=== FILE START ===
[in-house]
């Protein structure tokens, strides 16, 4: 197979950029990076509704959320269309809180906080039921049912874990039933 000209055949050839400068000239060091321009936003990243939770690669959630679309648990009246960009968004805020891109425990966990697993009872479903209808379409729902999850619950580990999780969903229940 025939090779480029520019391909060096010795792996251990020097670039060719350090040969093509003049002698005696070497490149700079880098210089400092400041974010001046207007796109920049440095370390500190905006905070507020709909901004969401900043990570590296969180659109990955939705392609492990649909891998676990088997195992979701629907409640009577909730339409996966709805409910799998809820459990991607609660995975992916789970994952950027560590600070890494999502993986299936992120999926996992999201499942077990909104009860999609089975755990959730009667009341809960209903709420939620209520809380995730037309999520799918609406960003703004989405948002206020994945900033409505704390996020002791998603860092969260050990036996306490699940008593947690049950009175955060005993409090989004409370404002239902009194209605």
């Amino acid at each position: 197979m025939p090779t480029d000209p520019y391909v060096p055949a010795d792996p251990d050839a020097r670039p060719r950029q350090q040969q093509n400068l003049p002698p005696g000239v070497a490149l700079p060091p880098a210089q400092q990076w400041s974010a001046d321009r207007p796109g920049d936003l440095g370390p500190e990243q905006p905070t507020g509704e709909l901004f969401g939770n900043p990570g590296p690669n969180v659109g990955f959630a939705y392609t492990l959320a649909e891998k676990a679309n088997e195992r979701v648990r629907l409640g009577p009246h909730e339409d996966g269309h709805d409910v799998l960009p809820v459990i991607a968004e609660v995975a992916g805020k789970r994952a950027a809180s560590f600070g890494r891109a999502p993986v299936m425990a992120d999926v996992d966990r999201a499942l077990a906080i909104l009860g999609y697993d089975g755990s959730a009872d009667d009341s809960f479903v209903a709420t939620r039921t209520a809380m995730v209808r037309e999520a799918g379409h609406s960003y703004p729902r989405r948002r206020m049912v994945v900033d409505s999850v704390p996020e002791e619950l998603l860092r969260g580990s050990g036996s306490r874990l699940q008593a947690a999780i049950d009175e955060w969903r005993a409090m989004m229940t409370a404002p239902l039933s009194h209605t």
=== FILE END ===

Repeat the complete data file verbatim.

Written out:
[in-house]
């Protein structure tokens, strides 16, 4: 197979950029990076509704959320269309809180906080039921049912874990039933 000209055949050839400068000239060091321009936003990243939770690669959630679309648990009246960009968004805020891109425990966990697993009872479903209808379409729902999850619950580990999780969903229940 025939090779480029520019391909060096010795792996251990020097670039060719350090040969093509003049002698005696070497490149700079880098210089400092400041974010001046207007796109920049440095370390500190905006905070507020709909901004969401900043990570590296969180659109990955939705392609492990649909891998676990088997195992979701629907409640009577909730339409996966709805409910799998809820459990991607609660995975992916789970994952950027560590600070890494999502993986299936992120999926996992999201499942077990909104009860999609089975755990959730009667009341809960209903709420939620209520809380995730037309999520799918609406960003703004989405948002206020994945900033409505704390996020002791998603860092969260050990036996306490699940008593947690049950009175955060005993409090989004409370404002239902009194209605």
């Amino acid at each position: 197979m025939p090779t480029d000209p520019y391909v060096p055949a010795d792996p251990d050839a020097r670039p060719r950029q350090q040969q093509n400068l003049p002698p005696g000239v070497a490149l700079p060091p880098a210089q400092q990076w400041s974010a001046d321009r207007p796109g920049d936003l440095g370390p500190e990243q905006p905070t507020g509704e709909l901004f969401g939770n900043p990570g590296p690669n969180v659109g990955f959630a939705y392609t492990l959320a649909e891998k676990a679309n088997e195992r979701v648990r629907l409640g009577p009246h909730e339409d996966g269309h709805d409910v799998l960009p809820v459990i991607a968004e609660v995975a992916g805020k789970r994952a950027a809180s560590f600070g890494r891109a999502p993986v299936m425990a992120d999926v996992d966990r999201a499942l077990a906080i909104l009860g999609y697993d089975g755990s959730a009872d009667d009341s809960f479903v209903a709420t939620r039921t209520a809380m995730v209808r037309e999520a799918g379409h609406s960003y703004p729902r989405r948002r206020m049912v994945v900033d409505s999850v704390p996020e002791e619950l998603l860092r969260g580990s050990g036996s306490r874990l699940q008593a947690a999780i049950d009175e955060w969903r005993a409090m989004m229940t409370a404002p239902l039933s009194h209605t």